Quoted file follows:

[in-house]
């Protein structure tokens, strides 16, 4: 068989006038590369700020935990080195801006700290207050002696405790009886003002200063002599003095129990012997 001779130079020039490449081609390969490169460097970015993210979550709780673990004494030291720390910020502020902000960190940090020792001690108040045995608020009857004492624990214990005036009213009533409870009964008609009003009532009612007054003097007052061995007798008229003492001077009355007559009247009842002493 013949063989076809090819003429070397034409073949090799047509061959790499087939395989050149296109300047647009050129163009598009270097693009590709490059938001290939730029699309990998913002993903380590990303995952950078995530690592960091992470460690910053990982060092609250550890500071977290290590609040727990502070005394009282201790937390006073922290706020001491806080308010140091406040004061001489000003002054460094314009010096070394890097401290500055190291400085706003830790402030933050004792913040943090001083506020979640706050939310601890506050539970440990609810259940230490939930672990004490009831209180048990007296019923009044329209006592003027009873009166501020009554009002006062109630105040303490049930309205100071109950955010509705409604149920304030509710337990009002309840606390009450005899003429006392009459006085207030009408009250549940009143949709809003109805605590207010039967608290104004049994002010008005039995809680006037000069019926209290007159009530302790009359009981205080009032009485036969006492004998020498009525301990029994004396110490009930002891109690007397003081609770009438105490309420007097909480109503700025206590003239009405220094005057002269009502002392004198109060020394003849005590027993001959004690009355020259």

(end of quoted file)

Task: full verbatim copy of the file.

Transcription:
[in-house]
């Protein structure tokens, strides 16, 4: 068989006038590369700020935990080195801006700290207050002696405790009886003002200063002599003095129990012997 001779130079020039490449081609390969490169460097970015993210979550709780673990004494030291720390910020502020902000960190940090020792001690108040045995608020009857004492624990214990005036009213009533409870009964008609009003009532009612007054003097007052061995007798008229003492001077009355007559009247009842002493 013949063989076809090819003429070397034409073949090799047509061959790499087939395989050149296109300047647009050129163009598009270097693009590709490059938001290939730029699309990998913002993903380590990303995952950078995530690592960091992470460690910053990982060092609250550890500071977290290590609040727990502070005394009282201790937390006073922290706020001491806080308010140091406040004061001489000003002054460094314009010096070394890097401290500055190291400085706003830790402030933050004792913040943090001083506020979640706050939310601890506050539970440990609810259940230490939930672990004490009831209180048990007296019923009044329209006592003027009873009166501020009554009002006062109630105040303490049930309205100071109950955010509705409604149920304030509710337990009002309840606390009450005899003429006392009459006085207030009408009250549940009143949709809003109805605590207010039967608290104004049994002010008005039995809680006037000069019926209290007159009530302790009359009981205080009032009485036969006492004998020498009525301990029994004396110490009930002891109690007397003081609770009438105490309420007097909480109503700025206590003239009405220094005057002269009502002392004198109060020394003849005590027993001959004690009355020259």